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Last summer, I publicly built out what I dubbed "The World’s Greatest Retirement Portfolio." I put at least $4,000 of my own money into each of 10 stocks, and vowed an attempt to hold them all for at least three years.
Though I’m a little embarrassed by the outlandish title I gave it, the portfolio has continued to perform exceptionally well, returning 30% since the summer of 2011, and besting the S&P 500 by 20 percentage points.
Sadly, I announced last week that I was going to be breaking one of my goals. When trading rules allow, I will be selling shares of Activision Blizzard (Nasdaq: ATVI ) , for my own personal reasons that I’ve highlighted here.
The question then becomes, what company will replace Activision in the World’s Greatest Retirement Portfolio?
A word about what I’m looking for
My investing philosophy can be summed up as follows: I prefer to buy and hold companies that I'm proud to own, regardless of how they perform as investments. After that, I hope to buy at a fair price.
I would be proud to own all four of the companies that I considered for the last spot in my retirement portfolio. SodaStream (Nasdaq: SODA ) has a quality product that I (personally) enjoy, and it cuts down on pollution. Westport Innovations (Nasdaq: WPRT ) designing engines that can run on natural gas, which emits fewer green houses gases than petroleum-based fuels. Baidu (Nasdaq: BIDU ) is opening the Internet to the world’s most populous nation. And Solazyme (Nasdaq: SZYM ) is working on a sustainable way to produce oils for food, cosmetics, and fuel.
Though it would seem that this would make my decision difficult, there are other things I look for that made my decision between these four companies much easier. Specifically, because this is my retirement (and not my growth) portfolio, I’m looking for companies where I feel very confident they will be dominating their respective fields for years to come.
Solazyme is still in the ramping-up stages of its growth, and has yet to turn a profit. Westport Innovations is in much the same place, as its success is still highly dependent upon widespread adoption of natural gas vehicles and continued low commodity prices. Westport, as well, has yet to turn a profit. Because of this, these two companies fell out of consideration.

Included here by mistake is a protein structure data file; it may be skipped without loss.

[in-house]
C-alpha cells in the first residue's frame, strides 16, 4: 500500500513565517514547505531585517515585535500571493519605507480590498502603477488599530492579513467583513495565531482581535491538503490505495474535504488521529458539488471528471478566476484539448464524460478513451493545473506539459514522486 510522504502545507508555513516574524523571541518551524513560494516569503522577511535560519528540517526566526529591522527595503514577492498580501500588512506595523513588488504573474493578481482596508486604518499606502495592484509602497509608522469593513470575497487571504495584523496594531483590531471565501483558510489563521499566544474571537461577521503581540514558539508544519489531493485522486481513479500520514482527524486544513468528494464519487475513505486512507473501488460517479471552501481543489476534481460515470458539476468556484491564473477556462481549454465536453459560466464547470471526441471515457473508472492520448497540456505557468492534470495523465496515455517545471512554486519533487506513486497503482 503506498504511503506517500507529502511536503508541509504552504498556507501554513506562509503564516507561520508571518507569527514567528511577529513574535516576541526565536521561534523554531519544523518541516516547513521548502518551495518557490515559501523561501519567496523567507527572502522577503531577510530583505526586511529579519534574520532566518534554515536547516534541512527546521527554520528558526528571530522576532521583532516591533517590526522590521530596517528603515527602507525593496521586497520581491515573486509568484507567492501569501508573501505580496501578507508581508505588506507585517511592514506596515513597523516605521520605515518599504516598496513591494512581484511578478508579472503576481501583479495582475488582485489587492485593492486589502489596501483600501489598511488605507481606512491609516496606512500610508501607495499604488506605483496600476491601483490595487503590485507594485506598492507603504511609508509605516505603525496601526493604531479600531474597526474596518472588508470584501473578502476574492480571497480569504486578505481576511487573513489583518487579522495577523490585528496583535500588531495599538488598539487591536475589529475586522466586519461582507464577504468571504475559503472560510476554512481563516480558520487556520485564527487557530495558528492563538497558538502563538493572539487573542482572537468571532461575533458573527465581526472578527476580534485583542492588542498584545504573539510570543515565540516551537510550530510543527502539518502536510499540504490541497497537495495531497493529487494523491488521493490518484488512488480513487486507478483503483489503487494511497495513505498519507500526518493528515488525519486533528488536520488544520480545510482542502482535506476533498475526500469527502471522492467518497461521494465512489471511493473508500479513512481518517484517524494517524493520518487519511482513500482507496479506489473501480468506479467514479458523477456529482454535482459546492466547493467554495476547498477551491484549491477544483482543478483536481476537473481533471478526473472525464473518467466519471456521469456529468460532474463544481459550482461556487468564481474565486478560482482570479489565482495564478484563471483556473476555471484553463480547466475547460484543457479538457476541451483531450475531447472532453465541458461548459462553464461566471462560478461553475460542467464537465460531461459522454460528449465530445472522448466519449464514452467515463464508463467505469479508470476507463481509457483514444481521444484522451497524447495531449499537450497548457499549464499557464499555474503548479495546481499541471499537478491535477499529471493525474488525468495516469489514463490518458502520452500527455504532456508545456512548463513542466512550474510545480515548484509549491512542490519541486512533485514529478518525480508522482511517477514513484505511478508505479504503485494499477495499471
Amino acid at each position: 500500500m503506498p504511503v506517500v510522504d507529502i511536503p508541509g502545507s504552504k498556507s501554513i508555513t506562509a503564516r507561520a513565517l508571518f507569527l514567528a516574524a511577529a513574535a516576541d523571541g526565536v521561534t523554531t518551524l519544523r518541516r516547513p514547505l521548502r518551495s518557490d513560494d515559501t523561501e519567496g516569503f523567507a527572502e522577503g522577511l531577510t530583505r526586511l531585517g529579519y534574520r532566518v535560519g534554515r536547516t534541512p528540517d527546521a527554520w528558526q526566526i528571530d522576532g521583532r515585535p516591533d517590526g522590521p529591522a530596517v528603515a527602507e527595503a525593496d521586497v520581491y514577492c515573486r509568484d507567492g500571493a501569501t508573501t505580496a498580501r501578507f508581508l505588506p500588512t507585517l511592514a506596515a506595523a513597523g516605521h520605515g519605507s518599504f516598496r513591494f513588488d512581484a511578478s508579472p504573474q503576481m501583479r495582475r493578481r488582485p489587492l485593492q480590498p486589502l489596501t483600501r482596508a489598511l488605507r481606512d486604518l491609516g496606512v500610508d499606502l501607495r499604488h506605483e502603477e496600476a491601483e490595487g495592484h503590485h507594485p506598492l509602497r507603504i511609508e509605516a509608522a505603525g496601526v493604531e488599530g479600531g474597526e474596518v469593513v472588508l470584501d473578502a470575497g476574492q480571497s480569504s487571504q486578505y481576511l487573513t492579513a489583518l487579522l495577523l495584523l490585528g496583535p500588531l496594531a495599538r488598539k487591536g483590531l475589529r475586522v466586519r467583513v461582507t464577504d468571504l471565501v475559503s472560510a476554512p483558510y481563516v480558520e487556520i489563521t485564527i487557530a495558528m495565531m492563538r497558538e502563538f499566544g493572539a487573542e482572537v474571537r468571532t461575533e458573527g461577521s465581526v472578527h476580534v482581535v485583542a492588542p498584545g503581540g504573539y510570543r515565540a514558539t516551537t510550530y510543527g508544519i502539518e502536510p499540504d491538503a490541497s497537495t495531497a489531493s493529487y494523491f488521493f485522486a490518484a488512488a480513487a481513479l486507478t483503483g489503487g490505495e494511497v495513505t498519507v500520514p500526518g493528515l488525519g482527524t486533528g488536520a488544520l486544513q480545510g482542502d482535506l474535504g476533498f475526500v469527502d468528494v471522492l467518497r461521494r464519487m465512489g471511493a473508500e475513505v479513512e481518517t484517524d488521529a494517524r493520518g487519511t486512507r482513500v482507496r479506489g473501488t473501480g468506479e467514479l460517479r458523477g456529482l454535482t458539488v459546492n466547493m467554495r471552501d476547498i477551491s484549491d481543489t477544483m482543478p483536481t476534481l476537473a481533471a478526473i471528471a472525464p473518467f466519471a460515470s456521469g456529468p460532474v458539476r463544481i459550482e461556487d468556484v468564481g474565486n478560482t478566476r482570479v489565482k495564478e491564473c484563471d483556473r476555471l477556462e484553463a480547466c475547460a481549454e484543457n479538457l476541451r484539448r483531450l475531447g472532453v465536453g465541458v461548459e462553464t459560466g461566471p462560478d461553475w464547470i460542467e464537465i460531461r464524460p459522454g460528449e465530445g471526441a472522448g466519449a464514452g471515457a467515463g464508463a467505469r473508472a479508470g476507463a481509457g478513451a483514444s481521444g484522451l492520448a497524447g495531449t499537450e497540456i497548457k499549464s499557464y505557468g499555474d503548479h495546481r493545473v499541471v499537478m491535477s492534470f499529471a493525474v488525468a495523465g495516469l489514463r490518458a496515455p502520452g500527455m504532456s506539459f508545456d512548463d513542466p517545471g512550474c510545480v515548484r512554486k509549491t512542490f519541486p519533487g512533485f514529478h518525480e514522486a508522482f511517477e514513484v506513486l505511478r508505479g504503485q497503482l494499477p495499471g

That leaves SodaStream and Baidu, both solid companies that have done exceptional jobs of executing on their business plans. To differentiate between the two, I took a step back and asked: "What would an investment in these companies really represent?"
In SodaStream, I believe it would represent a DIY movement to carbonated beverages that is friendlier to the Earth. An investment in Baidu would be based on the fact that the world’s most populous nation seems to be taking to the Internet, and Baidu is the most visited site among the country’s citizens.
Though I believe SodaStream’s cause is certainly worthy, when put in these terms, Baidu is the clear winner. That’s why the company will be joining my portfolio.
Baidu has grown revenue by 64% per year, and earnings by 74% per year for the last five years! The fact that the company is trading for just 28 times earnings makes it more than a fair price today.
Be comfortable with what you invest in
In the comments section for one of my articles about Baidu, some readers questioned whether investing in Baidu was an ethical bet.
Reader GregKS wrote, “Doesn't China track down dissidents by using the Internet, and censor search content? Isn't it difficult to obtain accurate financial information from Chinese businesses? How can you be relatively sure that Baidu does in fact have a solid business model?”
These are certainly fair points. Let’s first cover the company’s validity, business model, and financial statements. I am relying heavily on a visit our own Fool analysts took to Baidu headquarters last year, and their favorable impression coming away.
When it comes to the government, the situation definitely gets muddier. In the end, if the Chinese government were demanding information, my problem would be with the government, not Baidu itself. I’m not saying the situation is perfect; it’s definitely one that I’ll be monitoring.
In the end, though, the much bigger point is that you, as the director of your own portfolio, have to invest in things that you are comfortable with, and that match your philosophy. If Baidu’s practices bother you, then, by all means, I think it probably doesn’t belong in one’s portfolio.
If you’d like to dig deeper into Baidu -- far deeper than I’ve been able to in this piece -- pick up a copy of our premium research report on Baidu. Access to the report also entitles you to real-time updates throughout the year by our lead technology analyst, Andrew Tonner. Get your copy today!